- Why does Andrew continue to fight Matt at the end of the film? Stop and consider what Andrew repeats throughout the fight, that he is an Apex Predator. What do most Apex Predators do when they are challenged by another one of their kind? They fight in order to establish dominance. Andrew sees Matt's stubborn refusal to get out of his way as challenging him for the role of the Alpha male.
- It's also possible that after all he's gone through, his father's relentless abuse, Steve's death that he's indirectly responsible for, his mother's death despite his best efforts, and the blinding pain he's no doubt in despite the painkillers, Andrew might WANT someone to kill him.
- The three boys show elements of Personality Powers. Andrew, the loner who wants to be stronger and actively pushes people away, develops his telekinesis control faster than the others and is also best at erecting defensive barriers around himself. Steve, the industrious go-getter, is the first to try moving really big objects and the first to figure out how to fly. Matt wants to be unique, but he's overly cautious and is thus the slowest to develop of the three, but ultimately becomes the most powerful by the end when he takes matters into his own hands.
- Also, Matt seems to have his own special talent in the form of defensive barriers, though in a different form than Andrew's. Whereas Andrew's defenses take the form of violent shockwaves that push things away, Matt makes personal forcefields, showcasing how he let's people in close, but is still guarded and cautious. It also shows in his battle with Andrew, where he comes out with barely a scratch despite having a bus dropped on him.
- If you pay attention there seems to be some establishment of Magic A Is Magic A. The obvious take on this is how its shown that their powers are indeed like a muscle and get easier to use the more they use them. But the next bit comes when you pay attention to the times that Andrew is describing how to use their powers. In the Lego scene he tells Matt to, paraphrased “imagine like your squeezing it with your fingers", and when he explains how he gets his camera to float, he says the trick is thinking of it like he‘s holding it in his hands. And as disturbing as his explanation of tooth pulling is, it’s insightful that he describes “lassoing” the teeth. All of it shows that the force in question is kind of like a solid object being projected from the guys mind’s.
- The use of "Ziggy Stardust" for the scene where Andrew puts on his dad's costume and really starts giving in to his Dark Side; the lyrics basically sum up the entire story - three childhood friends who set out doing something they love, but the greatest of them (who's a Decoy Protagonist) is destroyed by going too far and it's up to his friend to put a stop to it.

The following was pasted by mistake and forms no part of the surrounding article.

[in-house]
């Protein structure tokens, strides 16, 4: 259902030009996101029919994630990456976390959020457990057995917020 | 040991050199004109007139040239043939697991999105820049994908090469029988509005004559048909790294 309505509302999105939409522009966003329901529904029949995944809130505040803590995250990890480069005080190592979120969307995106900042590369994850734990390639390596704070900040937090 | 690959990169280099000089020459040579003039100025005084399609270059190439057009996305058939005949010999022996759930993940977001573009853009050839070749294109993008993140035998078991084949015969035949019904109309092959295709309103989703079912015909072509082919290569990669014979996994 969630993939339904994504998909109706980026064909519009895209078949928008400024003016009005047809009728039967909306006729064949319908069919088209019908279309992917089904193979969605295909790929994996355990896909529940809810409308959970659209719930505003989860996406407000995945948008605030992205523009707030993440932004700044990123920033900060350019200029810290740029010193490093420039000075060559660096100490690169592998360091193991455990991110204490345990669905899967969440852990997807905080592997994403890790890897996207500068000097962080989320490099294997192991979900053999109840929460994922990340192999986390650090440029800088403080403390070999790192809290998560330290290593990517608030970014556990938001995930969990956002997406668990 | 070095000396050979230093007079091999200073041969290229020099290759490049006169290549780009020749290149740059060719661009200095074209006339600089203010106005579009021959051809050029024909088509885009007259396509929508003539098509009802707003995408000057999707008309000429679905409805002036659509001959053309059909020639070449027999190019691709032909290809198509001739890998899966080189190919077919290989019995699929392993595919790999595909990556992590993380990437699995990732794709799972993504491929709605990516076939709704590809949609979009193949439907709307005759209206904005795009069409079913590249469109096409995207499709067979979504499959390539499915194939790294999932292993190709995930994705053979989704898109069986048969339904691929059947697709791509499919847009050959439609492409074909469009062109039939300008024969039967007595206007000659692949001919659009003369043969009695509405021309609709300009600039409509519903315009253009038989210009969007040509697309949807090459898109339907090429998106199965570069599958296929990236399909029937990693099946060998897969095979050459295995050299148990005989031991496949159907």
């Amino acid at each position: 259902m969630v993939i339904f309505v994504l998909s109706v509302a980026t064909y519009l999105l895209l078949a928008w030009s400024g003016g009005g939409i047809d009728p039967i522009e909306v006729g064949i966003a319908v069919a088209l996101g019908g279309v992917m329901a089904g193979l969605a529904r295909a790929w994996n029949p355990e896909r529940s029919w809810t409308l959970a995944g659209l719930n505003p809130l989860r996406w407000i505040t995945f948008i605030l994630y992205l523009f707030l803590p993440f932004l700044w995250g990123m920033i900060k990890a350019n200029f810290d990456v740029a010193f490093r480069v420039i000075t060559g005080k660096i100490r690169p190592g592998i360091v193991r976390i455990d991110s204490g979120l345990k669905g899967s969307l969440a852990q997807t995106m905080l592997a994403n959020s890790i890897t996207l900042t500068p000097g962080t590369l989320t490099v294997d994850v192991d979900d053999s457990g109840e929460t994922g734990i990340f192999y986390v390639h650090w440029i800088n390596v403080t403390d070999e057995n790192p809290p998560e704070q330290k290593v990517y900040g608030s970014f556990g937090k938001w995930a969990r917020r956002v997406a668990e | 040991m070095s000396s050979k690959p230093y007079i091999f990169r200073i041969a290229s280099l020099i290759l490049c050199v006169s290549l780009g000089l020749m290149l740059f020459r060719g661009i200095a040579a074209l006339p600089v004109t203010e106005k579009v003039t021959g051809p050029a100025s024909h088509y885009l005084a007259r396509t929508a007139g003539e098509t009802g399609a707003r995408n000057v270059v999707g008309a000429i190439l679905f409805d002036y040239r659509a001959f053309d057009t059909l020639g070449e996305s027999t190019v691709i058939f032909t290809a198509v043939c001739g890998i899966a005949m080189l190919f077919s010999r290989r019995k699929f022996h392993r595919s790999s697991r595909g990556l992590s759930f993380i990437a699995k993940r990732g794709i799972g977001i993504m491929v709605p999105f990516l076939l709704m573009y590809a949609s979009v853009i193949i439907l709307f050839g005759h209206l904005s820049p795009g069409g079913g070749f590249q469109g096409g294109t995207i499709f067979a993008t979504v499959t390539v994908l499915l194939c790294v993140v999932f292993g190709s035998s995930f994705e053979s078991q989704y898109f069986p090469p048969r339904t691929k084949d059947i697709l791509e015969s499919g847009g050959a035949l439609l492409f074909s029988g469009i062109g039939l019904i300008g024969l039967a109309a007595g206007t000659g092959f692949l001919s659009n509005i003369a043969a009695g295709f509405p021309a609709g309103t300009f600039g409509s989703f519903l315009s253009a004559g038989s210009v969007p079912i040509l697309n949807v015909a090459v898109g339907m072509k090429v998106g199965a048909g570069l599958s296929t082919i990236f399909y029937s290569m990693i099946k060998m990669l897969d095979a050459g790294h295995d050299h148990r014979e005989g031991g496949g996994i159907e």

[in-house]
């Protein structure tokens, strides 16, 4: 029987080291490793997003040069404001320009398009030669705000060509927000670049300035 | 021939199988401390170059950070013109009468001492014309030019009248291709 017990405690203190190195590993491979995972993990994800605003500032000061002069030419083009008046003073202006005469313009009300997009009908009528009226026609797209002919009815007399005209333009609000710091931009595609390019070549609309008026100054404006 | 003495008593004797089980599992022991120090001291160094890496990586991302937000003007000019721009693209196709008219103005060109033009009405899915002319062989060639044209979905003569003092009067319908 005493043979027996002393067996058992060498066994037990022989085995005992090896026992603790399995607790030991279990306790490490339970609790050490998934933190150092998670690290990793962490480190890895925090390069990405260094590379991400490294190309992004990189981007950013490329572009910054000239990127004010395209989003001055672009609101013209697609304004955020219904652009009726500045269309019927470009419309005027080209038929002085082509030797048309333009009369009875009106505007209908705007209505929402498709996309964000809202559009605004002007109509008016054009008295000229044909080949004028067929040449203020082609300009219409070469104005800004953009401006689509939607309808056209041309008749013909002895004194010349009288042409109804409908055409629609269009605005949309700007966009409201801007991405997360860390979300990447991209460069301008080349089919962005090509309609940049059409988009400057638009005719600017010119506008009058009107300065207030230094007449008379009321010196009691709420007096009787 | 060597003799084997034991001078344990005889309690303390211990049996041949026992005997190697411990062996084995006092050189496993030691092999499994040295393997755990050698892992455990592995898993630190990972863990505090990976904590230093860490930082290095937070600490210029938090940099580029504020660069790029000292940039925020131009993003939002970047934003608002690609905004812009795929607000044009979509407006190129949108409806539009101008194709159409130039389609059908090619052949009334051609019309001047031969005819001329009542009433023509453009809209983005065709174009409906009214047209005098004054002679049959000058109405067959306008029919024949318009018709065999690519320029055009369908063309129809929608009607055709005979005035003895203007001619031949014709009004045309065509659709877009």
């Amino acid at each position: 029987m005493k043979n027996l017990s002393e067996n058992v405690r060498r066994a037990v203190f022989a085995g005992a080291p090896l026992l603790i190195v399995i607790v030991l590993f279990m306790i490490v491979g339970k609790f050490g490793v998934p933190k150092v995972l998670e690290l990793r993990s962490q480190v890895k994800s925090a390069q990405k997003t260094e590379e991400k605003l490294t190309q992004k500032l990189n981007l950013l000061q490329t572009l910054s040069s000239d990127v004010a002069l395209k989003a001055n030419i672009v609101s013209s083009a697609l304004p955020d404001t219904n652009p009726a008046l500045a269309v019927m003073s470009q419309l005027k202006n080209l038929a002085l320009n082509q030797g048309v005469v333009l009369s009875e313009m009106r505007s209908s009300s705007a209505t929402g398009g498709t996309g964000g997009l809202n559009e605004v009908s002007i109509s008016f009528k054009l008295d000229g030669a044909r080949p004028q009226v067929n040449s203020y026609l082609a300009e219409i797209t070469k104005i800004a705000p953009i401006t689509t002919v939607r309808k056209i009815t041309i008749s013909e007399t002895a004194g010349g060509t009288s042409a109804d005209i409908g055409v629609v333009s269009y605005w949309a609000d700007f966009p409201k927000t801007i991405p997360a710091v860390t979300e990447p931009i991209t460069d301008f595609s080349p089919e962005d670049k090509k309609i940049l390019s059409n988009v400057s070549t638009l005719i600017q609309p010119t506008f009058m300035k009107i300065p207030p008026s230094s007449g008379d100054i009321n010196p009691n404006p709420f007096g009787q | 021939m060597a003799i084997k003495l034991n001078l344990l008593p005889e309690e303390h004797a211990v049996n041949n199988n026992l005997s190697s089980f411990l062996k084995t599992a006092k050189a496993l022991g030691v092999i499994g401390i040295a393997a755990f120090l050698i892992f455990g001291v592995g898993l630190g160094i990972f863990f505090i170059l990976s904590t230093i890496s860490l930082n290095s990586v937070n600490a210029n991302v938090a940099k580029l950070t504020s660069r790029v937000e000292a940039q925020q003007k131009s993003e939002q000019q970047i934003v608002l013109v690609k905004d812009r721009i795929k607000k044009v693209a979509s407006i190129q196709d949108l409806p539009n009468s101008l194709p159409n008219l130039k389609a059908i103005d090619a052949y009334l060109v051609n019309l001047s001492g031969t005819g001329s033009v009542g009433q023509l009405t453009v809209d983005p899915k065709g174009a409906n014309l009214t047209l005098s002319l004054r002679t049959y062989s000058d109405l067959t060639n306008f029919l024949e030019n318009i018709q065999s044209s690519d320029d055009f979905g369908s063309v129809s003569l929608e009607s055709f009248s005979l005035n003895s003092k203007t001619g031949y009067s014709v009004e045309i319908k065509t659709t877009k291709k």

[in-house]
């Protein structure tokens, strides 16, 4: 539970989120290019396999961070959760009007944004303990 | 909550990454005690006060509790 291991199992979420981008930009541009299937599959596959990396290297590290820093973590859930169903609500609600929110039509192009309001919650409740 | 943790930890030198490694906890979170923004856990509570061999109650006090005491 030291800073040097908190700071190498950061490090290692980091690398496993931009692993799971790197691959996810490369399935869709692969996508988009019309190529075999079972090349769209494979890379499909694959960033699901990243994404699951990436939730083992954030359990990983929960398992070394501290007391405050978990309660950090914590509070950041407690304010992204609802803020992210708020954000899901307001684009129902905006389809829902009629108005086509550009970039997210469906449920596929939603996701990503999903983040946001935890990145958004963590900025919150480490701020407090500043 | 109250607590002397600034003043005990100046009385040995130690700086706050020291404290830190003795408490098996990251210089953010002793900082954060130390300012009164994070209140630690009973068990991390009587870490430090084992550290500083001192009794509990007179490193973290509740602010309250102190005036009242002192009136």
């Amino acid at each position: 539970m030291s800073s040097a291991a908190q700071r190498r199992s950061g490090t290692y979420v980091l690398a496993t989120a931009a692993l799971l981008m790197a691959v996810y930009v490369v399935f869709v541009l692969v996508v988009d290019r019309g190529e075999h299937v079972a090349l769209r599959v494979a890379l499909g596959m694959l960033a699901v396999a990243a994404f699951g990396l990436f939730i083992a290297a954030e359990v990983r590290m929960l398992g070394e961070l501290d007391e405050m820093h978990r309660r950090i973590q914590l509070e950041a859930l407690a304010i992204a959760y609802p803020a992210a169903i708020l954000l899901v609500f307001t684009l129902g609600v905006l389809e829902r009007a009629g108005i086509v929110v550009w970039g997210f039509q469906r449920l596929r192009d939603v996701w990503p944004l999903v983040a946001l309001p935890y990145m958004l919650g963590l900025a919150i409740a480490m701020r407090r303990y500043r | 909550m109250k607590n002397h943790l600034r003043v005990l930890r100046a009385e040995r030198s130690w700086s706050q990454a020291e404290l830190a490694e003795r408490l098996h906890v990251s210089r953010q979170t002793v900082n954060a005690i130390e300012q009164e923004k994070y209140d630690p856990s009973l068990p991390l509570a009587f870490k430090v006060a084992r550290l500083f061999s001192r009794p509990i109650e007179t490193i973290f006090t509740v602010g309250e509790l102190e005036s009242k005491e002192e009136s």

Ziggy really sang, screwed up eyes and screwed down hairdoLike some cat from JapanHe could lick 'em by smilingHe could leave 'em to hang (...)He took it all too farBut boy, could he play guitarMaking love with his egoZiggy sucked up into his mindLike a leper messiahWhen the kids had killed the man, I had to break up the band.
- Matthew was not made aware of his uncle's abusive behavior towards his cousin before having to kill Andrew. It is possible Andrew viewed Matt's rescue as support of his uncle's abuse. Such a gross betrayal on top of everything else Andrew had been through might turn anybody into an Omnicidal Maniac. While from Matt's point of view, Andrew wasn't making any sense and thought he had simply gone mad with power, when he didn't even know what had been going on. Except that he feels bad for leaving his side.
- Think of the movie from Andrew's mom's perspective. You're so sick you can barely get out of bed and are in pain most days. Your husband drinks away all your money and abuses your son. You can't protect him because of your illness. You're son doesn't have any good friends, so when you die, he'll be alone with the man who abuses him. Suddenly he makes two good friends, only for one of them to die unexpectedly in a storm. And that's just everything she would know about before she died.
- The scene with Richard and Andrew at the hospital is bad enough as it already is, but there could be an even worse interpretation: Taking into account that this is where Andrew becomes fed up with his father, who really did care about his mom enough to be upset about her death, and that Not So Different there have been some subtle parallels between them, then Richard possibly might have had enough of his son as well, and an "apology" from Andrew was just what he wanted first...